Pakistani leader Aitzaz Ahsan says that India needs Pakistan to fly as a economic superpower
Trithesh Nandan | March 29, 2012
“Pakistan will fight, fight for a thousand years. If... India builds the (Atom) bomb... (Pakistan) will eat grass or (leaves), even go hungry, but we (Pakistan) will get one of our own (Atom bomb)… We (Pakistan) have no other choice!”
-- Zulfikar Ali Bhutto, foreign minister (later prime minister) of Pakistan, statement issued on October 1965
Forty seven years after Bhutto made the statement, realisation is seeping through Pakistan that it has to reset its priorities.
“We decided to eat grass and have a bomb in response to India’s first Pokhran blast in 1974. We have been eating grass ever since then,” said Aitzaz Ahsan, a senior leader of the Pakistan People’s Party (PPP). Bhutto, a leader of the same party, made the statement in the sixties when relations with India were at an all-time low.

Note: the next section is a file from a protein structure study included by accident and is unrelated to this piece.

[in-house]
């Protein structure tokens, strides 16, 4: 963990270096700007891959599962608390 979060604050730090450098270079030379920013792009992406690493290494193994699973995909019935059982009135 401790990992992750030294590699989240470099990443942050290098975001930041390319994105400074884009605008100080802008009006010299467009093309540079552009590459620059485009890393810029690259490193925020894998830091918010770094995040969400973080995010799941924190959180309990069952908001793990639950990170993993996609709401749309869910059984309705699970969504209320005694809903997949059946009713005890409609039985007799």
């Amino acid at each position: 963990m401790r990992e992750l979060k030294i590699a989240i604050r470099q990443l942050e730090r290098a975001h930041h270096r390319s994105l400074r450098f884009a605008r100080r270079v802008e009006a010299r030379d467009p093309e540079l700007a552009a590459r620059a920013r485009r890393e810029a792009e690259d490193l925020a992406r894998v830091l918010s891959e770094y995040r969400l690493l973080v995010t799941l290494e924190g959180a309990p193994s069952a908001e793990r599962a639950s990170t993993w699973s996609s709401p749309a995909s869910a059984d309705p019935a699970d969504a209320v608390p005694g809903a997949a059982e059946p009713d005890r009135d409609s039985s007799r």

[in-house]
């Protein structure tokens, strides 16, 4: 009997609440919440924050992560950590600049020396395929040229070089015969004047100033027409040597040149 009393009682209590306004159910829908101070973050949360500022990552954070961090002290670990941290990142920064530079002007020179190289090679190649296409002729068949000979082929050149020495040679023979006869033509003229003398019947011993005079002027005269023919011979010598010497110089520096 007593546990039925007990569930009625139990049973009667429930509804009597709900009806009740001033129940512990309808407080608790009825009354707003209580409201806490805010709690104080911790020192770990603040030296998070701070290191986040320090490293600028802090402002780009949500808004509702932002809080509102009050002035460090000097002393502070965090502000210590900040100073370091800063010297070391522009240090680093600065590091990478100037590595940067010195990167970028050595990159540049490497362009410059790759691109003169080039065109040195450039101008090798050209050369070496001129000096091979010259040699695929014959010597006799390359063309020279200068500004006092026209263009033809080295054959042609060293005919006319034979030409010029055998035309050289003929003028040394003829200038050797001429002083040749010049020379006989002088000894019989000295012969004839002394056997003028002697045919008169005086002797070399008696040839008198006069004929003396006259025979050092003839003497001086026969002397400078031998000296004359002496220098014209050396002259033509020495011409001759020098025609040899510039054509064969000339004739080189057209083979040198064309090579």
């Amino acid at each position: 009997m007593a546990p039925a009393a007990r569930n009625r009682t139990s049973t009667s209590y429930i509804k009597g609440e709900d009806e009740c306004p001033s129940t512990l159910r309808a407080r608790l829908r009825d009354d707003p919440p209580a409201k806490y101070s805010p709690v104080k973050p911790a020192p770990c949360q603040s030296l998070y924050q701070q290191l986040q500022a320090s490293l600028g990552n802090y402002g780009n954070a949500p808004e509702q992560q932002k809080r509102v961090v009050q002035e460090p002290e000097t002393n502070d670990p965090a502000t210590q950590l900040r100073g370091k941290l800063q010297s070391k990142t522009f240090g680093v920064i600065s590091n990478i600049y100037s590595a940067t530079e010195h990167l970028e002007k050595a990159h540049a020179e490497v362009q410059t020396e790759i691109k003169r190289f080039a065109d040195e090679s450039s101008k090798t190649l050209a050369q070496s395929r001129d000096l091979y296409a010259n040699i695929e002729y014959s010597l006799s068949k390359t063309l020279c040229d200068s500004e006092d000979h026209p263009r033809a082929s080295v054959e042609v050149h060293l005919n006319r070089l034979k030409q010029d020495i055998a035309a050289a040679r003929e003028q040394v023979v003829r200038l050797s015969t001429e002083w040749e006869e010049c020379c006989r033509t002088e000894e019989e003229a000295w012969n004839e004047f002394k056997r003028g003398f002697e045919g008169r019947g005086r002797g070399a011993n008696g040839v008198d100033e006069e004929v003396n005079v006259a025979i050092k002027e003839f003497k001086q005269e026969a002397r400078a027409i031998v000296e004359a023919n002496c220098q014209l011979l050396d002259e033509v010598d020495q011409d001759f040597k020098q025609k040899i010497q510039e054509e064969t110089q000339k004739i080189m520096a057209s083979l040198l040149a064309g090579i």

Ahsan made the statement in the context of the many problems that beset Pakistan today because of a staunch anti-India policy.
Pakistan’s problems arose of its kneejerk reaction in the evolution of its nationhood, Ahsan, a senior advocate in the Pakistani supreme court (fighting prime minister Yousaf Raza Gilani’s contempt case), said.
“Nuclear weapons are the most useless weapons. They are only for display,” said the senior leader in New Delhi at a conference on Civil Society Review of Strategic Relations of India and Pakistan.
On the Kashmir question, Ahsan maintained a studied distance. He said, “It is a tricky issue and needs an out of the box solution.”
He also lauded Indian policymakers for steering the country in to the path of progress allowing it to emerge as an economic superpower. However, he added a caveat saying, “India can’t fly without Pakistan. Your industrialists need market. Our country is a gateway for Indian products reaching Central Asia and Europe. India has to walk the extra mile.”
The Pakistani leader faulted the past leaders opf Pakistan for leading it away from the South Asian bloc. “Pakistan doesn’t have an Arab or a West Asian identity. Our future is with South Asia,” he told the gathering.
The senior PPP leader also took on the Islamic extremists in his country saying, “Pakistan was not created as an Islamic state but as a Muslim state. Muhammad Ali Jinnah didn’t create this country for the mullahs.”
He added that the Pakistani government had a zero-tolerance policy for terrorism.
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